October 17, 2014
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Docker is about to accomplish something that Steve Ballmer and Linus Torvalds couldn't, say StackEngine CEO Bob Quillin and CTO Eric Anderson. Docker appears on the cusp of providing a common ground on which Windows developers and open source Linux developers can meet.
Not that Docker is about to make them see eye to eye. On the contrary, there remain fundamental technical and attitudinal differences. But Linux developers have already voted with their feet in favor of Docker's form of Linux containers. Now with Microsoft and Docker pairing up to put Windows hooks into the Docker system, many Windows developers are likely to start using Docker containers as well.
Somewhere between half to three-quarters of the typical enterprise data center consists of Windows servers. "One of the biggest inhibitors for enterprises in implementing Docker was a clear lack of Windows support," noted Quillin in an interview with InformationWeek on the heels of the Docker/Microsoft announcement Wednesday. StackEngine is a Docker management and automation startup based in Austin, Texas.
[Find out more about Microsoft's Docker alliance. See Microsoft Brings Containers To Windows, Azure.]
Linux containers started out as a cloud phenomenon, a way to run multiple applications in close proximity on a single host. Google spokesmen boasted at June's Google I/O conference that it launches two billion containers a week. It shared some of its expertise by making its container launch and scheduling system, Kubernetes, available as an open source project.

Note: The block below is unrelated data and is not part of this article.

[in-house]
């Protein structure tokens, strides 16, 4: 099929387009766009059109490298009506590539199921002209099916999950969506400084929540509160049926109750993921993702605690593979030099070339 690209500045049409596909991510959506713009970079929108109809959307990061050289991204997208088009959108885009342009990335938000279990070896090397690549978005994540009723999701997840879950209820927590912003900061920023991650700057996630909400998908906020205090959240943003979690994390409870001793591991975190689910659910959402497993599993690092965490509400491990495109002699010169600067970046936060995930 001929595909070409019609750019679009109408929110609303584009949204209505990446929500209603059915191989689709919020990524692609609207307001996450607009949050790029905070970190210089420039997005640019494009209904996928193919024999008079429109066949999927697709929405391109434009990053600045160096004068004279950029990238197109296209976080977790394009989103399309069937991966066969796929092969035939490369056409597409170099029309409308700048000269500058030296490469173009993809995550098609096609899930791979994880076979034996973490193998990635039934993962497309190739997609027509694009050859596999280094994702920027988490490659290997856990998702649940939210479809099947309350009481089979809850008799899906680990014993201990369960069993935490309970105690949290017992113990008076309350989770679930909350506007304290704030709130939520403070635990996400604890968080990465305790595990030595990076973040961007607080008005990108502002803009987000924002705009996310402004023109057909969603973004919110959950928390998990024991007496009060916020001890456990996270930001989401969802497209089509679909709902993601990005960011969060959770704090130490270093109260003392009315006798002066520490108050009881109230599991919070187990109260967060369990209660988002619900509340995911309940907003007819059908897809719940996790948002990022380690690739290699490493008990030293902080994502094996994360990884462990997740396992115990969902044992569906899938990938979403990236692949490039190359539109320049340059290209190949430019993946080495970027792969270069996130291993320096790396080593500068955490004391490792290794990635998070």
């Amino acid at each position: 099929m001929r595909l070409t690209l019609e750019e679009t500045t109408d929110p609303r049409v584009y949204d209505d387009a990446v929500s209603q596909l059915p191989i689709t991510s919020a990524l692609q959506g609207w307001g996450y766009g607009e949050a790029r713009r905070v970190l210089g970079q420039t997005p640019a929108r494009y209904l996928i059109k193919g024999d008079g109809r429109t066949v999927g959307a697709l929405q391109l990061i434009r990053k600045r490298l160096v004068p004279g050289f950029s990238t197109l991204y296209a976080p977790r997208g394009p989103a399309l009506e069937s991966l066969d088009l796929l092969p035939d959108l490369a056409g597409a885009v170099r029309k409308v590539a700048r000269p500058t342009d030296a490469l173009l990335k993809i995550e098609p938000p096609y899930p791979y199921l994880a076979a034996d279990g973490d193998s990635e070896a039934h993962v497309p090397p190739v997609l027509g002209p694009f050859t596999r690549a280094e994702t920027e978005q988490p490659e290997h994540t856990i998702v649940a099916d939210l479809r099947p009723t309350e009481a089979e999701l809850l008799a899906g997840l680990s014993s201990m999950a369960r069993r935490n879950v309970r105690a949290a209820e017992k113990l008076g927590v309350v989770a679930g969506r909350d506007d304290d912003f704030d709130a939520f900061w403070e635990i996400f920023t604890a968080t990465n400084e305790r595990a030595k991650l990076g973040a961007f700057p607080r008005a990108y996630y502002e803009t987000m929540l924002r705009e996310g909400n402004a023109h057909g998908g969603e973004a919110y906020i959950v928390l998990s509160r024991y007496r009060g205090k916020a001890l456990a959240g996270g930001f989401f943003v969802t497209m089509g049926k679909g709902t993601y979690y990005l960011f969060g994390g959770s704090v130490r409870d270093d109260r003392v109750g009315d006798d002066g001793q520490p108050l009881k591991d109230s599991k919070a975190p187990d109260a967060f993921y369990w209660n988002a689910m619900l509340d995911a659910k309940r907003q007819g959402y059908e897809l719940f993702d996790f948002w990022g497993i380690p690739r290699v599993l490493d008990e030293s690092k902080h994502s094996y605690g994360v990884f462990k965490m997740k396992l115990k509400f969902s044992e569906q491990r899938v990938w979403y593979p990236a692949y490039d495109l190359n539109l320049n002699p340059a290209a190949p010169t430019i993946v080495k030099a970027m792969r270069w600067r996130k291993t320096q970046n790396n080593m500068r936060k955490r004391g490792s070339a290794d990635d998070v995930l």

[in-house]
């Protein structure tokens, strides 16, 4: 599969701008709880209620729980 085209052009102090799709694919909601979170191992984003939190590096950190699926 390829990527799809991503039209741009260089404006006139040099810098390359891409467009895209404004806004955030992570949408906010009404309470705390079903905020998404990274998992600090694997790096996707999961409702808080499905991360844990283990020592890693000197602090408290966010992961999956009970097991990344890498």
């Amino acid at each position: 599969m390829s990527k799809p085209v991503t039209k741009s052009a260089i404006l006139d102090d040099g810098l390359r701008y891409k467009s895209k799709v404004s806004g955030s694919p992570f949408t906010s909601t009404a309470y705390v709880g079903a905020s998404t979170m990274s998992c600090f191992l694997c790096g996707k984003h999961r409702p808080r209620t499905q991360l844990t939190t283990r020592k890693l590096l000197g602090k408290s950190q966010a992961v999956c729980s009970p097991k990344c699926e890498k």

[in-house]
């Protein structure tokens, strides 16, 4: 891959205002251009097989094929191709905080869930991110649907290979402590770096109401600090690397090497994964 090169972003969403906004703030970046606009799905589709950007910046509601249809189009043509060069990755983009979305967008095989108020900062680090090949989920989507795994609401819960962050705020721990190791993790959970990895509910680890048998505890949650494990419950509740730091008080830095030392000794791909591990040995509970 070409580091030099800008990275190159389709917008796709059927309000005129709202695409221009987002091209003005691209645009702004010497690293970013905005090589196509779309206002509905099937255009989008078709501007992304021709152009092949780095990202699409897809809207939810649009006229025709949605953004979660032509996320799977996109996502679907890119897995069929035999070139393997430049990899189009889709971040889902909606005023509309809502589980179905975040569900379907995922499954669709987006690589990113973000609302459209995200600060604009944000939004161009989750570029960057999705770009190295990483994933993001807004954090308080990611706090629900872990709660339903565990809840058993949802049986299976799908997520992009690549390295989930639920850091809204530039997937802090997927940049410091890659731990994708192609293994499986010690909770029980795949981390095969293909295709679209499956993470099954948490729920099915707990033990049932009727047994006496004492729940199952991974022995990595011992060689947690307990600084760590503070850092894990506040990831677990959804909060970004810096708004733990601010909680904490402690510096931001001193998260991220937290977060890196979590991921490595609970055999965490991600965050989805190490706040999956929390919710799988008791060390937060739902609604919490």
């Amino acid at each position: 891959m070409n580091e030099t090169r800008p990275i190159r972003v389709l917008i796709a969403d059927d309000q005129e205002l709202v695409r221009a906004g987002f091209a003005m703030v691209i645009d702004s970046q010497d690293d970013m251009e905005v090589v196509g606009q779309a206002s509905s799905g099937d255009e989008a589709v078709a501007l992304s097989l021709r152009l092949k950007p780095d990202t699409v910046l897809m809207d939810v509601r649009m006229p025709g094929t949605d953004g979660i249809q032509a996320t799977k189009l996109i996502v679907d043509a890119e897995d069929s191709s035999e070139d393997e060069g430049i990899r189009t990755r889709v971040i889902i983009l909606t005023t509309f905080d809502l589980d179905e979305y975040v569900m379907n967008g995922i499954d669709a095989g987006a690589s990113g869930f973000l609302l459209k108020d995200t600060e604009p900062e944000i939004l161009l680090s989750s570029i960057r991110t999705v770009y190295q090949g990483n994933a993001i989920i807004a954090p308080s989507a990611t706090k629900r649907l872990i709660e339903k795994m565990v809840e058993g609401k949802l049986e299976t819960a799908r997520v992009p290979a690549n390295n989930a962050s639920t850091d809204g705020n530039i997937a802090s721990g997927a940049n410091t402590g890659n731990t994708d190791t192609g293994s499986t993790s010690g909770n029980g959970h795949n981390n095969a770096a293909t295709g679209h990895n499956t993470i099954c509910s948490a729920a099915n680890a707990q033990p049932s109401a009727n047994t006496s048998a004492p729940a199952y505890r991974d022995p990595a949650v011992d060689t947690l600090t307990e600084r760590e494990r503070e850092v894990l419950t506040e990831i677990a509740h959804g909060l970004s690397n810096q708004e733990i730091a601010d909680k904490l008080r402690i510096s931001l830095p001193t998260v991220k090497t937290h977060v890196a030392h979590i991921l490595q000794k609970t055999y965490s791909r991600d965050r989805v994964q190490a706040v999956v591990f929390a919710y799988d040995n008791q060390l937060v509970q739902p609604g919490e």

Microsoft is offering a technical preview of Windows containers and parterning with Docker to make those containers work with the Docker formatting system. And that represents a huge step in the direction of enterprise DevOps, or bringing Linux and Windows development teams into closer synchronization with data center operations.
With Windows applications in the Docker picture, containers are likely to gain a role in the enterprise data center as well as in the cloud. StackEngine is bent on producing a container management system that does some of the same things for containers that VMware's vSphere and vCenter do for virtual machines. Right now, there's no comparison between the two in the degree of automation and management that's available. Virtual machines have a big edge.
For example, there is no live migration of containers, as there is with VMware's vMotion and migration processes of other virtualization vendors. Anderson said StackEngine understands how to do that, and he expects it to be a future part of its system.
The Kubernetes project, backed by IBM, Microsoft, Google, Red Hat, and others, will produce a container provisioning and scheduling system. But it still leaves a lot of management functions unaccounted for. After containers have been created and are running, there needs to be a tracking system that knows where each container is and what's in it. There needs to be a way to get containers to start, pause, or shut down.